This year for Saint Valentine's Day, Rana Khoury and Rayan Ismail have decided to say "I do" at a civil marriage in a Beirut pub, even though such weddings have no legal basis in Lebanon.
"I am not really married, that's true, but I have said what I think and I hope it will be heard by politicians," said Rana, as radiant as a true bride, clasping a bouquet in her hand. "I am joyful because it is a cause which is very dear to me."
Civil weddings are recognized in Lebanon but cannot take place on national territory. Marriage, divorce and inheritance are regulated according to the conventions of Lebanon's 18 religious faiths. The campaign for parliament to approve the option of civil marriage has been running for more than 10 years.
Earlier this week, Interior Minister Ziad Baroud decided to grant Lebanese citizens the right to decline to state their confession on official identification, the first decision of its kind. Civil weddings, however, remain a remote possibility.
"It is a real shame that Lebanese people who don't believe in religious weddings should have to go abroad to get hitched," said Marc Daou, who conducted the ceremony in the role of "mayor".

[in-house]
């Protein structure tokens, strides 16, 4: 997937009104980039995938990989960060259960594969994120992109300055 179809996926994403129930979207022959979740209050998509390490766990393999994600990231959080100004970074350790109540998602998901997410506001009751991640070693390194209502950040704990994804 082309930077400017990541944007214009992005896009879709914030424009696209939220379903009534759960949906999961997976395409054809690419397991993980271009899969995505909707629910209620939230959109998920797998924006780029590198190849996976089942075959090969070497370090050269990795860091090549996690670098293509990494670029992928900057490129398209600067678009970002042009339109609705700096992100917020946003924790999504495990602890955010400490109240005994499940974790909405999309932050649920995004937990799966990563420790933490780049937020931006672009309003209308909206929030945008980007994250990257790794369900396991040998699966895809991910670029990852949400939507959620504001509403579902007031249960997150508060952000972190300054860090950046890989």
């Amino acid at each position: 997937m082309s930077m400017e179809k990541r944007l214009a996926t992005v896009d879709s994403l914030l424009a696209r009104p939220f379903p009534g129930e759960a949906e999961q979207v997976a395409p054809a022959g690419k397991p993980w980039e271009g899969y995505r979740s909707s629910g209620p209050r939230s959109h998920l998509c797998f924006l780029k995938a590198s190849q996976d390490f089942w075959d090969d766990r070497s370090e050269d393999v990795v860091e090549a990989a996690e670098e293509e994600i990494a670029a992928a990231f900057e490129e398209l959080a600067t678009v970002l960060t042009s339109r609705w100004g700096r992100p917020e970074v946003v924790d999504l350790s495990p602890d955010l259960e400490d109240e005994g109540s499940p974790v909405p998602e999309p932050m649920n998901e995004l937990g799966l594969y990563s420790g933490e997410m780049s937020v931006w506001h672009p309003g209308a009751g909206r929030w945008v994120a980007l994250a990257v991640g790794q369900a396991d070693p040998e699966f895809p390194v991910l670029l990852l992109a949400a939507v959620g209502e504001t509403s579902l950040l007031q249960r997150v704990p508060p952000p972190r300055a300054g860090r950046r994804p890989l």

In a grey suit with a smart tie, he stands ready for the happy couple at a small table in the Lavish bar, which is decorated with white balloons and is thronged with photographers and left-wing supporters of the campaign.
When the engaged couple are a bit late presenting themselves, he jokes: "Come on, come on, a civil servant cannot work until midnight."
Ougarit Dandache, who married a journalist colleague in a civil ceremony in the nearby Mediterranean island of Cyprus a year ago, proudly shows off her second "marriage certificate".
A few minutes earlier, when the "representative of the Lebanese Republic" asks her whether she is making her vows of her own free will, she replies with a pretence of gloom: "After a year of marriage? Yes I accept it, it is not the end of the world."
Marc then states in a formal tone: "In the name of the responsibilities bestowed upon me by the Lebanese authorities, I declare you man and wife."
Amid a chorus of cheering, the newly wedded couples dance to traditional Lebanese music with a glass of champagne in their hands.
Some guests act as if they are at a genuine ceremony, and Rayan's friends call out "Mabrouk, mabrouk" (“Congratulations”), slapping him on the shoulder.
Some couples come from different religions while others are from the same faith, but all the people here see themselves as secular.
Rayan, who dreamed up the not-quite official marriage event, is an activist in the Democratic Left, a member of Lebanon's ruling coalition. "I am working for a secular Lebanon. The option of a civil marriage is just as much a right as a religious marriage. The world has changed and laws cannot remain the same," he said. "A general election is coming and we hope candidates will listen to us."
Elias Atallah, an MP and leader of the Democratic Left, has turned out to support the young people. "The religious communities have all the rights in Lebanon. A Lebanese person, as a citizen, has nothing," he said.